The freshman congressman, who represents voters in a swing district that spans Pima and Cochise county, added that he co-sponsored a resolution in February supporting IVF. Resolutions are non-binding statements for lawmakers to express their opinions and stances, but they don’t offer any legal protections. 

An attempt by Democrats in the U.S. Senate just weeks after the Alabama ruling to force a vote on legislation that would have guaranteed IVF access across the country was blocked by a single Republican. The vote required the approval of all 100 Senators. 

A renewed push for the legislation has emerged, and the House version of the bill, called the Access to Family Building Act, has one Republican willing to add his name to it. The only Arizonan to co-sponsor the House proposal so far has been Democratic Rep. Greg Stanton.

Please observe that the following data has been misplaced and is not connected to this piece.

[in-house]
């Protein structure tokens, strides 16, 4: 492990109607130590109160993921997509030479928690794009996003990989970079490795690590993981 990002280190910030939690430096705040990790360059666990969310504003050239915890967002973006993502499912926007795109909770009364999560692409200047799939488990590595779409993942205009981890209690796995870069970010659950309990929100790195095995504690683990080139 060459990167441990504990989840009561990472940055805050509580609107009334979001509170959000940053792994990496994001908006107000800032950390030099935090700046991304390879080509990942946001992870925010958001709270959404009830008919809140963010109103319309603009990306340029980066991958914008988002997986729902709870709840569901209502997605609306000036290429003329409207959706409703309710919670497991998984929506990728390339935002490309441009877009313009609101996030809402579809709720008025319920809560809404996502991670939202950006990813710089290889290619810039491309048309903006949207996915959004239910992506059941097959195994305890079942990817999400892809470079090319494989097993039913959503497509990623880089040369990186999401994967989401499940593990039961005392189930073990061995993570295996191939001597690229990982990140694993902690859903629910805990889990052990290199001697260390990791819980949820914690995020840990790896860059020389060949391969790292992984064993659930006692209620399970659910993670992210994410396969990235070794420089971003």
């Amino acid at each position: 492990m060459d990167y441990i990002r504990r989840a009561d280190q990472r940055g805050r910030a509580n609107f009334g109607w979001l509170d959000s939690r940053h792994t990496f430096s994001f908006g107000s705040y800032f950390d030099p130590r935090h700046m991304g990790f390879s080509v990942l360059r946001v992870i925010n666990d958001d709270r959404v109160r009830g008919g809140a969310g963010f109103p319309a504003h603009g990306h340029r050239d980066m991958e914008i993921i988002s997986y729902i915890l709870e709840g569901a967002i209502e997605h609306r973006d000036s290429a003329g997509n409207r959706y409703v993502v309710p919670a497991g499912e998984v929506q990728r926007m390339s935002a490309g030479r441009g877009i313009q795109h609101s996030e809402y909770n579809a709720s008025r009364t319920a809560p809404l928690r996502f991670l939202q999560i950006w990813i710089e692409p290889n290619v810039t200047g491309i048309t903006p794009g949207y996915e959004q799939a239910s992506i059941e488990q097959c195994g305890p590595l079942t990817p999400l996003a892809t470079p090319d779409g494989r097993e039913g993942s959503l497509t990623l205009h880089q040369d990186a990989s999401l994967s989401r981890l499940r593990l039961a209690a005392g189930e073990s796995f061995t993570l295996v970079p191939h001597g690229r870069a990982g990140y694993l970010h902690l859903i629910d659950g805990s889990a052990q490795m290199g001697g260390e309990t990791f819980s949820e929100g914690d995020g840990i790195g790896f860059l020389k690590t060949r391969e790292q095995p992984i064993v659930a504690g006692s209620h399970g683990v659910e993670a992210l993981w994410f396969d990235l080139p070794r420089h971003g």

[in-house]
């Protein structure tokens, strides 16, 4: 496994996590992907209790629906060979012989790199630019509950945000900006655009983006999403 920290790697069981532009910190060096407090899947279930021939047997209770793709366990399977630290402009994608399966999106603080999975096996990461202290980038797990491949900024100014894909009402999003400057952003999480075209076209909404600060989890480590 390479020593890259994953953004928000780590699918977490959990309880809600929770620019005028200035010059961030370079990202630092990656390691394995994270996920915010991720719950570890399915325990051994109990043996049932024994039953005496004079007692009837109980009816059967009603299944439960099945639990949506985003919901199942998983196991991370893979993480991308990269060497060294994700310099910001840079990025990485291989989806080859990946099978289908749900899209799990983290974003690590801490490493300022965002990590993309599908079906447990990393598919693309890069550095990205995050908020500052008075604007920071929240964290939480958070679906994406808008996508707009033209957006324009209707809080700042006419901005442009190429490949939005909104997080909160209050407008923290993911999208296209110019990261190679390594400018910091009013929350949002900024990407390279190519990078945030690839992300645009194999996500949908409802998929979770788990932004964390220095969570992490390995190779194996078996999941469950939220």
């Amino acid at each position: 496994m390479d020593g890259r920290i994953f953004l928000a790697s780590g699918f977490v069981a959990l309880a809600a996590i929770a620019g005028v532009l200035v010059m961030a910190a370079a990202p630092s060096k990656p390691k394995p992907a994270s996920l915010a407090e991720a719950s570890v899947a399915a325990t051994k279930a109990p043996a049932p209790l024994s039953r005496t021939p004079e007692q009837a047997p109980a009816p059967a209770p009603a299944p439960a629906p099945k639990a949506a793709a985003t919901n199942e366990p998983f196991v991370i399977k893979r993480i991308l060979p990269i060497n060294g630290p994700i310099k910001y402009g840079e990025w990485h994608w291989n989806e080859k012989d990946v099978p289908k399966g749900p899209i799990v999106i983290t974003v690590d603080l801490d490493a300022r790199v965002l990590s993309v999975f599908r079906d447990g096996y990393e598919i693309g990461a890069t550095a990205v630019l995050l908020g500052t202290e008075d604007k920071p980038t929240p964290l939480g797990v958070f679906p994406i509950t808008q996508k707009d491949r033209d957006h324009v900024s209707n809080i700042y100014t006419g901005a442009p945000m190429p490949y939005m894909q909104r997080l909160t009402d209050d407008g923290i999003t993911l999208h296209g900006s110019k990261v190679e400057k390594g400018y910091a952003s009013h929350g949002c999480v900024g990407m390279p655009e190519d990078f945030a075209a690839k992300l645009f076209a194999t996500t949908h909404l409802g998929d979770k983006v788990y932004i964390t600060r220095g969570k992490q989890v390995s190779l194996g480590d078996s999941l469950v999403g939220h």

By contrast, support among Arizona Republicans for the Life at Conception Act has been ample. Schweikert, who also sits on the Republican Study Committee that advanced the measure, co-sponsored its 2021 version. And Reps. Lesko, Andy Biggs, Paul Gosar and Elijah Crane all added their names to the most recent bill introduced last year

None responded to questions about their support of the bill or their views on IVF. 

Birth control at risk, too

Like IVF, access to birth control has become another flashpoint in the debate around reproductive rights. Some forms of emergency contraception, like ella, Plan B and IUDs have been the subject of proposed restrictions from Republican lawmakers who view them as abortifacients. 

Plan B and ella, commonly known as morning after pills, help prevent pregnancy by inhibiting ovulation and are typically taken within 3 to 5 days after unprotected sex. Copper IUDs, meanwhile, can sometimes be used as emergency contraception and have a spermicidal effect, drastically minimizing the likelihood of the implantation of a fertilized egg.